After failing to convince a U.S. District Court judge last month that they owned the copyrights on Unix and were due royalties from Linux distro's, SCO Group has filed Chapter 11 bankruptcy.
SCO had a simple reason for pursuing the lawsuit: They wanted to use an expected financial windfall to finance the growth of their business. In May 2003 (six months after I founded Black Duck) SCO sued IBM for violating their alleged Unix copyrights (first for $3 billion, then $5 billion), but all but lost the case in 2005. In making his ruling in the SCO-IBM case, that judge gave SCO the legal equivalent of a smack upside the head:
Viewed against the backdrop of SCO's plethora of public statements concerning IBM's and others' infringement of SCO's purported copyrights to the Unix software, it is astonishing that SCO has not offered any competent evidence to create a disputed fact regarding whether IBM has infringed SCO's alleged copyrights through IBM's Linux activities.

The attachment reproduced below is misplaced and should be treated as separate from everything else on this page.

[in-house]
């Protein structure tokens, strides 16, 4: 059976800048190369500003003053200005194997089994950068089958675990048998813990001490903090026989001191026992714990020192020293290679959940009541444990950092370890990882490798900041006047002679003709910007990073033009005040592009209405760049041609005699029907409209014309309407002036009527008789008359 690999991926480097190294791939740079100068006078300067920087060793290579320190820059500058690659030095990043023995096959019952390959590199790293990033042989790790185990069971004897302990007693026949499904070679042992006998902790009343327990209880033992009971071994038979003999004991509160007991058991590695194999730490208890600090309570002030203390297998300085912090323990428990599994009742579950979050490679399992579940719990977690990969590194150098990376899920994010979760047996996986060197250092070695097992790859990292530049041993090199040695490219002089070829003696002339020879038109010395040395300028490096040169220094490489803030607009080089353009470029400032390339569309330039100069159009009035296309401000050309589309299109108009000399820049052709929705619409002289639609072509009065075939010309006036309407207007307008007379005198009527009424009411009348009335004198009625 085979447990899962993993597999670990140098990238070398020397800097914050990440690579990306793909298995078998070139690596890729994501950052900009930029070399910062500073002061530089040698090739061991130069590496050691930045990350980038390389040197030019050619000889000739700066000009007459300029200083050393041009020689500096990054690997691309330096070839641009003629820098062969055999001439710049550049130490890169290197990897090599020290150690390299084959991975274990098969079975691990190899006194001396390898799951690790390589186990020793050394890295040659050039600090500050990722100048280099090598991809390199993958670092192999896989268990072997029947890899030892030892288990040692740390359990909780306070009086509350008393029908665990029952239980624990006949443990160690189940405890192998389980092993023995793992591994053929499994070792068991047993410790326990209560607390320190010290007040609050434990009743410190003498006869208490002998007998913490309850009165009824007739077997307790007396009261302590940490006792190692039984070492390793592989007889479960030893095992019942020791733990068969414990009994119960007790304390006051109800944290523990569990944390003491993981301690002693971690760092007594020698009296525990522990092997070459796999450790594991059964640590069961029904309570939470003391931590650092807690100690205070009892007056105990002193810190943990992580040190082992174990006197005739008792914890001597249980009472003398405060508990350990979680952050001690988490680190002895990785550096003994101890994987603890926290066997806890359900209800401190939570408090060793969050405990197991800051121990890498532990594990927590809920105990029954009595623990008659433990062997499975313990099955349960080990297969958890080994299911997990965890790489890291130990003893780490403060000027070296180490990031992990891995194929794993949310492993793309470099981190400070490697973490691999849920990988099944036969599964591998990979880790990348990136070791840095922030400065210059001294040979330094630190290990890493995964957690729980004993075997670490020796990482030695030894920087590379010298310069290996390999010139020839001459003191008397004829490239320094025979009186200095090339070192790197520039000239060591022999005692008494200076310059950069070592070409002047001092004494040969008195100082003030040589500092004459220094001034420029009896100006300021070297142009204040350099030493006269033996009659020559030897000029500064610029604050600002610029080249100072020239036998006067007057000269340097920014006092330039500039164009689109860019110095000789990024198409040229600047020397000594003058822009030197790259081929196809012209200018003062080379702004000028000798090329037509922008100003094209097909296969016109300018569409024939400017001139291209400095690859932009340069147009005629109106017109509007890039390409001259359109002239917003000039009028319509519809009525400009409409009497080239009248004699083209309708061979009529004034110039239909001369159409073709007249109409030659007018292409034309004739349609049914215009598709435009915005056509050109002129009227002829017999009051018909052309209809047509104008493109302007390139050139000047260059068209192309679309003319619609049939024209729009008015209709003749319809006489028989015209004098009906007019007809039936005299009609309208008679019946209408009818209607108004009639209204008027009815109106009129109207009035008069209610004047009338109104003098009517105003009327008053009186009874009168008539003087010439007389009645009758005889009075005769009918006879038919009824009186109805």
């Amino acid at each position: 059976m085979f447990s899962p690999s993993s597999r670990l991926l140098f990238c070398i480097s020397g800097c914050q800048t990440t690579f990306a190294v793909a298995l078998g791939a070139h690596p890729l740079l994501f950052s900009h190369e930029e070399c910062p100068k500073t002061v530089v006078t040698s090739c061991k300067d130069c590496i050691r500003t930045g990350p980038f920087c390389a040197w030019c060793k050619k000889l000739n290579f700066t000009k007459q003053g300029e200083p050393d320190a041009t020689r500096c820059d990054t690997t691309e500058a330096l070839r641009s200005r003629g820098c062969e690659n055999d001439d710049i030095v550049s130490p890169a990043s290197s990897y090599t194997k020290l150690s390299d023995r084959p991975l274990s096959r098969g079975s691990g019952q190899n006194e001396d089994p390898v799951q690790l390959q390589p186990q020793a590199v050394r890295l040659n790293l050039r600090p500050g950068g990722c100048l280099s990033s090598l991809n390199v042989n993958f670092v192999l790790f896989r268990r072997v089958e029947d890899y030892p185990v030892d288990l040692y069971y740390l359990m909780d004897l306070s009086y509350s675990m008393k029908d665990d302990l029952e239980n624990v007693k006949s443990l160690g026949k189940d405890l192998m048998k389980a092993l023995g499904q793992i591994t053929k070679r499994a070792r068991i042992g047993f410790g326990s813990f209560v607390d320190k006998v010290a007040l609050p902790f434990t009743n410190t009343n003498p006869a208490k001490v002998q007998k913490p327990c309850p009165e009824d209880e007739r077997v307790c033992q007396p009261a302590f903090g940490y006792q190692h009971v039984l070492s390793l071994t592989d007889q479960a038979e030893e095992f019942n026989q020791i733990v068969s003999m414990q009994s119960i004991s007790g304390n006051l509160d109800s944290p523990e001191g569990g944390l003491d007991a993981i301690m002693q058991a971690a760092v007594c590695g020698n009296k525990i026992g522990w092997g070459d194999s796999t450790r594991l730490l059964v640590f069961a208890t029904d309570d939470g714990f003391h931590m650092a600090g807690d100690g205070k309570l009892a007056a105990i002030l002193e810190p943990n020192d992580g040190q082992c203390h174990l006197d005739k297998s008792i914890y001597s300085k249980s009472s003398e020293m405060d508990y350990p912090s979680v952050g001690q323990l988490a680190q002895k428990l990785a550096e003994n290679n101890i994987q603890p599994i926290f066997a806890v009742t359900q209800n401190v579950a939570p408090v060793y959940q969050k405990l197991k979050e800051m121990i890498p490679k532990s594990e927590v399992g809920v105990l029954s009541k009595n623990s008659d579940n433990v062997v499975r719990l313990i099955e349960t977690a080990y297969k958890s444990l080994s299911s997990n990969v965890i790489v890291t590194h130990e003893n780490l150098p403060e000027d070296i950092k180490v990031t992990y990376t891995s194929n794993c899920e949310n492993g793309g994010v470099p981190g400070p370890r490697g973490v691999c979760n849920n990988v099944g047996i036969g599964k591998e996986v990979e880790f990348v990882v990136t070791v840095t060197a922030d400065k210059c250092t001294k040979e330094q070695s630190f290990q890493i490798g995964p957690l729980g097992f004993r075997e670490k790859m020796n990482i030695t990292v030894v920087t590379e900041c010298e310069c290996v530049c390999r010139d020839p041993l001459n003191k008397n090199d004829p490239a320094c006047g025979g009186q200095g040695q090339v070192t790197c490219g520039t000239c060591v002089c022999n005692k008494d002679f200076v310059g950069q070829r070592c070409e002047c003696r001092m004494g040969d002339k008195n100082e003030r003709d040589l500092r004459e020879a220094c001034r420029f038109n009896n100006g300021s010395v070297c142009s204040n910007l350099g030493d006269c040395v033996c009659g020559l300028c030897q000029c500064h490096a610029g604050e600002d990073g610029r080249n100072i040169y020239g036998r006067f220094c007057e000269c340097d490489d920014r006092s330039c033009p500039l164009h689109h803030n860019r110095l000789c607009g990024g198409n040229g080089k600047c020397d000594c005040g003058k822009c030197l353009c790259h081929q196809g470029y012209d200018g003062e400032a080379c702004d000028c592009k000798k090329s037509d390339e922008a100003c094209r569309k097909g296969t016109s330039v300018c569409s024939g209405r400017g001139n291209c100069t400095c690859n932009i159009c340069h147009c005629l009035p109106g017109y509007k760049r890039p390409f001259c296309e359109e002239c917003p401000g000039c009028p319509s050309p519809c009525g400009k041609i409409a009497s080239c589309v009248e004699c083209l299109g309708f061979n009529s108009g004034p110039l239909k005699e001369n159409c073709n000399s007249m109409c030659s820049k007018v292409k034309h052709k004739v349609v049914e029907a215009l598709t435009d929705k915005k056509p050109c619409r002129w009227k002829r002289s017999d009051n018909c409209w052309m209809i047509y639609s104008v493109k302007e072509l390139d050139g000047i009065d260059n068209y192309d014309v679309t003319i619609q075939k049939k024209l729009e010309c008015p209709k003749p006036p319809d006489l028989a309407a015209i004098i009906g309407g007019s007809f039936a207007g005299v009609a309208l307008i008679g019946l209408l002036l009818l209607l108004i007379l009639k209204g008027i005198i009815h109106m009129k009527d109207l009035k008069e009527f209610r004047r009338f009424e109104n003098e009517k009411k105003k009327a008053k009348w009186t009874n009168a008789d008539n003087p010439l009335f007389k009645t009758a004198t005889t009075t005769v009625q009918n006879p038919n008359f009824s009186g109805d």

But SCO was undaunted. Their next legal target? Novell.
Last month, when a different judge turned down their claim against Novell, SCO's stock price plummeted, and SCO's board chose the Chapter 11 route to keep the lights on. As SCO president and CEO Darl McBride told ZDnet,"Chapter 11 reorganization provides the company with an opportunity to protect its assets during this time while focusing on building our future plans."
Translation: SCO wants to reduce the chance of having to pay much, if anything, to Novell. Last month the U.S. District Court judge ruled that Novell, the defendant in the latest SCO lawsuit, was the rightful owner of the UNIX copyrights. And since SCO has been using UNIX in their product line for free, the two companies were scheduled to go back to court on Monday to learn how much royalty money SCO owes.
A large monetary judgment for Novell might well spell doom for SCO – and SCO knows it. With Chapter 11 protection, SCO hopes the judge will let them live to sue another day.
So what can we learn from all of this? It's proof that suing large companies is an reckless business model. No matter how you slice it, innovation almost always works out better than litigation.